Earthquakes and Tectonics by luy15016

VIEWS: 12 PAGES: 3

									                       Earthquakes and Plate Tectonics
                                Source: UAA GEOG 205 Lab Manual


     Name:                                                       Date:                    Per:

Description

In this assignment, you will collect web-based earthquake data and link this data to plate tectonic
theory. You will then construct at least two charts to help analyze and interpret a fairly large data
set.

Assignment

Prepare a short report, summarizing your analyses and conclusions of the earthquake data you are
required to collect. In your report, discuss whether or not there are apparent relationships between
earthquake origins and earthquake depth and intensity. Make sure to include both of the charts
you are required to produce and a printout of the earthquake data and accompanying map.

Background

Most earthquakes are the product of the movement of tectonic plates. The movement of these
plates is explained by the theory of plate tectonics. The theory of plate tectonics holds that the
crust is actually broken up into about 20 different crustal plates of various sizes. About 200
million years ago, most geologists believe, there was only one „super-continent‟, which has been
labeled by geologists as Pangaea. But, as the changing temperatures of the mantle caused large
„upwellings‟ of mantle to push against the underside of this continent it began to break up into
pieces. The continents are now „drifting‟ towards and away from one another. This drifting is all
powered by the upwelling of mantle towards the crust of the earth. When the various plates
collide, pull apart or push against one another, mountains are created.

According to the theory of plate tectonics, there are several key types of plate movement or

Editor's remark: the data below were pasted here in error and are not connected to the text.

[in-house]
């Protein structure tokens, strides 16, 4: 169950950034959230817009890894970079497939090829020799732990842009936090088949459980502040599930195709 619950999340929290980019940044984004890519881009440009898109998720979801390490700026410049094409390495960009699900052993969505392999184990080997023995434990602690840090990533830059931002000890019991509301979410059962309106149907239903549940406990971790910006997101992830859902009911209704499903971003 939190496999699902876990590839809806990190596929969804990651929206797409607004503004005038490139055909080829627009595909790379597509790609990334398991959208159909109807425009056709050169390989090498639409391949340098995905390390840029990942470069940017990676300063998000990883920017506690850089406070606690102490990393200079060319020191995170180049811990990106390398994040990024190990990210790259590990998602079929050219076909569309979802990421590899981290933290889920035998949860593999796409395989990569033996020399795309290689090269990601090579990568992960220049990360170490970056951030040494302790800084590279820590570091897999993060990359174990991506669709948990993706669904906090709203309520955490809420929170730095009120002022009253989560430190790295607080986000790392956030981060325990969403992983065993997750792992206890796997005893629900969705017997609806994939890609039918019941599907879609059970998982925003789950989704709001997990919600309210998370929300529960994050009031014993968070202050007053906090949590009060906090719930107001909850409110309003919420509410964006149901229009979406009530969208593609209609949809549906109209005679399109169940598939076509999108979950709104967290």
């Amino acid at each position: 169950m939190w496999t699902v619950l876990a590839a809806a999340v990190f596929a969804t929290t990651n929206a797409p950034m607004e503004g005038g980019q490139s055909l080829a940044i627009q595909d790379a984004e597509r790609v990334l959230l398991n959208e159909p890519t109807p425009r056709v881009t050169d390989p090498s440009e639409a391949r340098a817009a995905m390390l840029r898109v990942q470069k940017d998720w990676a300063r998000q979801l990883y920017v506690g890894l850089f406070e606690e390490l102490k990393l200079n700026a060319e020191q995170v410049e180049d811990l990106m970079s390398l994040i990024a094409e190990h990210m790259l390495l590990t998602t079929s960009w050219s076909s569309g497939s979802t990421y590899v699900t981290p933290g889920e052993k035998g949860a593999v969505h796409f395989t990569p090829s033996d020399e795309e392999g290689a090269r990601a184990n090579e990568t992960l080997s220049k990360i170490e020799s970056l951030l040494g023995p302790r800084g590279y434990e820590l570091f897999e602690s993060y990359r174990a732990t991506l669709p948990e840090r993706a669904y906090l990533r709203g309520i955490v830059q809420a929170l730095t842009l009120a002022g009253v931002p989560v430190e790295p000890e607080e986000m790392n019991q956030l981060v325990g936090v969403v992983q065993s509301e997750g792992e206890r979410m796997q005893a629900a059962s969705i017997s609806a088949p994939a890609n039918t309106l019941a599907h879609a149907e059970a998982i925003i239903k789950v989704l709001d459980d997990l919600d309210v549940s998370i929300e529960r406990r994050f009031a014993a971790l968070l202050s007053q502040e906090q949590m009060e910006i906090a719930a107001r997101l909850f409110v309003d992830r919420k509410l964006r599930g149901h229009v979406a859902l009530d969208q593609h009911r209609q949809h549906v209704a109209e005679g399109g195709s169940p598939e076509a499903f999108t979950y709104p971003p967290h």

interaction that help to explain geology and earthquakes. The first of these movements is called
spreading (or divergent plate boundaries). This occurs where two plates are pulling away from
one another and forming a rift zone. These plates can be both continental and oceanic at their
point of spreading. The spreading of the North American plate away from the Eurasian plate has
formed the volcanic island of Iceland in the middle of the North Atlantic Ocean.

Subduction occurs where dense oceanic crust is slipping underneath continental crust or another
oceanic crust. Here the plunging crust is destroyed in the mantle. The Aleutian volcanoes are
created as the Pacific plate is „subducted‟ by the North American plate and melting crust rises to
the surface as magma.

Translation (also referred to as a transform fault plate boundary) occurs where two plates are
moving against each other in a lateral or sideways motion. The San Andreas Fault in southern
California is the margin between the Pacific plate and the North American plate where lateral
movement is taking place. And the Coastal Mountains are formed where plate grinding has
deformed the two plates.
Collision occurs where plate boundaries of continental crust collide and are driven upward by the
force of that collision. The Himalayan Mountains were formed by collision. In addition, there are